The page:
The school teams wore a different shirt, made of lighter material, for matches against rival schools, but these weren't reversible. That meant that in warm ups, if we played five a side, half the team would be instructed to take their shirts off. Personally I disliked being a skin in the warm up, not because I was embarrassed about going barechested but it felt uncomfortable having to put a shirt on when my chest and back were sweaty.
Cross country at my school was a serious thing. If you weren't good at it, then you had a hard time. Luckily I was (and still am) very good, but that automatically made me a XC Captain and extra training sessions, where failure not an option. Me and a few others were living skeletons -ideal for long distance running and able to take the punishing training schedule handed to us.
Most lunchtimes were comprised of an almost hour-long run with the PE teacher pacing us on his bike, not letting us lose pace. The thinner we got, the easier it was, due to never having lunch, but running instead.
Was great in the summer, with us 5 team runners going out the gate for our lunchtime run - shirtless, usually ending with a lap or two of the field, whilst the others were on their break - getting cheers off the girls and encouraging us till we finished.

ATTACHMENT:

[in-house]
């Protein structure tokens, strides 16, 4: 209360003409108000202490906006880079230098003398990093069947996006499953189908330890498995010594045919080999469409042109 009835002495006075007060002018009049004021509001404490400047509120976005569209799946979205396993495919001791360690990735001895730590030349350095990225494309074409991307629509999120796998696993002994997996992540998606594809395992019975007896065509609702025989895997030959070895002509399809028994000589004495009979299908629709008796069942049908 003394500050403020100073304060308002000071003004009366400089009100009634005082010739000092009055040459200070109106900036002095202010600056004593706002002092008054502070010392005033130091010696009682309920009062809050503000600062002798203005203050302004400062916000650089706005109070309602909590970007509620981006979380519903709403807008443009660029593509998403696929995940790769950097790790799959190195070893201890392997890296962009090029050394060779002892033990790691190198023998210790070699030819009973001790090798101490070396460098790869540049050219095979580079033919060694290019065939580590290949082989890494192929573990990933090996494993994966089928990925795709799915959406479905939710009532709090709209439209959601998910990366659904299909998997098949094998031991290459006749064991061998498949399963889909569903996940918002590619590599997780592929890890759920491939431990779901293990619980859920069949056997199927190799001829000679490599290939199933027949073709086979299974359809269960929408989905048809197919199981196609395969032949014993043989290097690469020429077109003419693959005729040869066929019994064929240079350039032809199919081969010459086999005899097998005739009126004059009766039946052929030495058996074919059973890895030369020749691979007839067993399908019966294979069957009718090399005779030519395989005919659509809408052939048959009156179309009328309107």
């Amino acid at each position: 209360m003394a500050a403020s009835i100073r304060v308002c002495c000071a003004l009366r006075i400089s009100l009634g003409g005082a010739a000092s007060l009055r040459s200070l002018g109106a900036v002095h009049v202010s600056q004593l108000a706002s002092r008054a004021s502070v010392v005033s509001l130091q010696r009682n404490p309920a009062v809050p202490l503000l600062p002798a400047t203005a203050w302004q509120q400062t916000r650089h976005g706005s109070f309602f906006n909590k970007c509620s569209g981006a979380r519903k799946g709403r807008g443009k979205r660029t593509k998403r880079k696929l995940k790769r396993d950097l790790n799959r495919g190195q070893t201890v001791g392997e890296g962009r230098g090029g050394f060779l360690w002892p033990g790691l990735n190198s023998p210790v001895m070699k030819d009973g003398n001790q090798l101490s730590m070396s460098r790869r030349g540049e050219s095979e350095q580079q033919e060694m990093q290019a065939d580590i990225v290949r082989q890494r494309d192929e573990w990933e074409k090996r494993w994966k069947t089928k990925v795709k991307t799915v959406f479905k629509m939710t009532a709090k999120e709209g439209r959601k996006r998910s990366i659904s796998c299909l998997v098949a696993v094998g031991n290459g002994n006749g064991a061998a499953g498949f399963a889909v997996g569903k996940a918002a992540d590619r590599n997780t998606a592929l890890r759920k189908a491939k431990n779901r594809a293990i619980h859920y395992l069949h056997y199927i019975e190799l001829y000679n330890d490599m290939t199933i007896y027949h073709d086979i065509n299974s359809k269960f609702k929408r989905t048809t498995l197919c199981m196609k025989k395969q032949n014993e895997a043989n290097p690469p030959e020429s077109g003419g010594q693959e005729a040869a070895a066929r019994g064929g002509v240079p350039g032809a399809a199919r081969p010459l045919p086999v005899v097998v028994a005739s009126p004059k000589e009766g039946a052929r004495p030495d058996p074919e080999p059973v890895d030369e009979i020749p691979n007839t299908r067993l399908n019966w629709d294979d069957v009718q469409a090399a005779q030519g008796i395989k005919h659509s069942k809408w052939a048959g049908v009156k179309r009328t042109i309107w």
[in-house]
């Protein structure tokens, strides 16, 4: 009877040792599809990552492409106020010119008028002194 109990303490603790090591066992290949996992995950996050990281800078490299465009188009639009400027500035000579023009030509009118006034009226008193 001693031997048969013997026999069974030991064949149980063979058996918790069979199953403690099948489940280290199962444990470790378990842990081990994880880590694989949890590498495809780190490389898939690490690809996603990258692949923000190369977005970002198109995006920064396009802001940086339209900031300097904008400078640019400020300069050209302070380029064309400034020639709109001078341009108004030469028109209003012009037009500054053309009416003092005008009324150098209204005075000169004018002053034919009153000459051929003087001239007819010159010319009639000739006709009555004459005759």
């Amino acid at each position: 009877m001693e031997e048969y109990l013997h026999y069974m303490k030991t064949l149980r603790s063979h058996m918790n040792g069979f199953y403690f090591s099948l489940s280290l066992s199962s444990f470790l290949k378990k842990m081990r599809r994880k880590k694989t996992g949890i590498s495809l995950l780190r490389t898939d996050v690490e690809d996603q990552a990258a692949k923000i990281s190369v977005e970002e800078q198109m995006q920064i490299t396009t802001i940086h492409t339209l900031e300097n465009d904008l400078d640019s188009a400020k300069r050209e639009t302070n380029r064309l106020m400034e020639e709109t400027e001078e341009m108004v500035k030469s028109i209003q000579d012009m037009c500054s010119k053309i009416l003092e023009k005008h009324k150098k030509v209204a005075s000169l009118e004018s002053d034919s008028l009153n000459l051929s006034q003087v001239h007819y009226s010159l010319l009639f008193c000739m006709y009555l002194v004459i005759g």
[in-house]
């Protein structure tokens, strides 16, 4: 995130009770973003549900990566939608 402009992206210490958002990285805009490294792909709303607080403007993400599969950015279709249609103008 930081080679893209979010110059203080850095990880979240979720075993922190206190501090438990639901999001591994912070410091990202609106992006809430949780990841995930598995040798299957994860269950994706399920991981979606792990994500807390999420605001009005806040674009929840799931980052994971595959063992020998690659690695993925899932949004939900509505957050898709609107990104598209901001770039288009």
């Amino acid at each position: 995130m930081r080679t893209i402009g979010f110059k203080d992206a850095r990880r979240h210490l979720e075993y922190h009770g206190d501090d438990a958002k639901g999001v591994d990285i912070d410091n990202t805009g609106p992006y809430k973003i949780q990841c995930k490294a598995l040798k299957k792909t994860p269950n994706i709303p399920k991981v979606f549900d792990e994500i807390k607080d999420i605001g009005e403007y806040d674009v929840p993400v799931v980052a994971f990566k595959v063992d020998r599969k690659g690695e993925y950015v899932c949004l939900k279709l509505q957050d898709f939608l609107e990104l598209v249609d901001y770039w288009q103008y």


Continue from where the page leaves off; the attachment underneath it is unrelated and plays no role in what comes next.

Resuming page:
It paid off, winning the regional champs and secured places for a 10-day xc camp, which was hard but fun.
Rob, We played skins and vests games outdoors too - basketball on the yard (using the girls netball rings when they were indoors) football both 5 a side and full matches and cross country for which we were all made to run with vests off. May sound harsh but really it was normally good fun until it started to snow
Gary, I'm intrigued by what sports you played shirts v skins outdoors...? Like many here, my PE kit was white shorts only for work in the gym, but outside we did cross country, cricket and athletics in shorts and a t-shirt and had football and reversible rugby shirts for those sports.
In my school in the 1960's it certainly was the rule that all PE was done stripped to the waist and we were all bare-chested whatever the weather even in 1963.
Sounds to me as if Angus just had an unusually kind-hearted PE teacher! I certainly can’t imagine any of the no-nonsense characters who taught us being bothered in the slightest about a boy catching pneumonia or a chill through running bare-chested. I was still at school in the late 80s and shirts and skins was standard for most PE lessons. While it wasn’t an official rule that boys ran bare-chested, I can certainly remember occasions when we were made to take our vests off outdoors. And there was nothing to be gained from complaining about that, one boy in my class did protest and as a result he was made to do every PE lesson with his vest off for the rest of the year.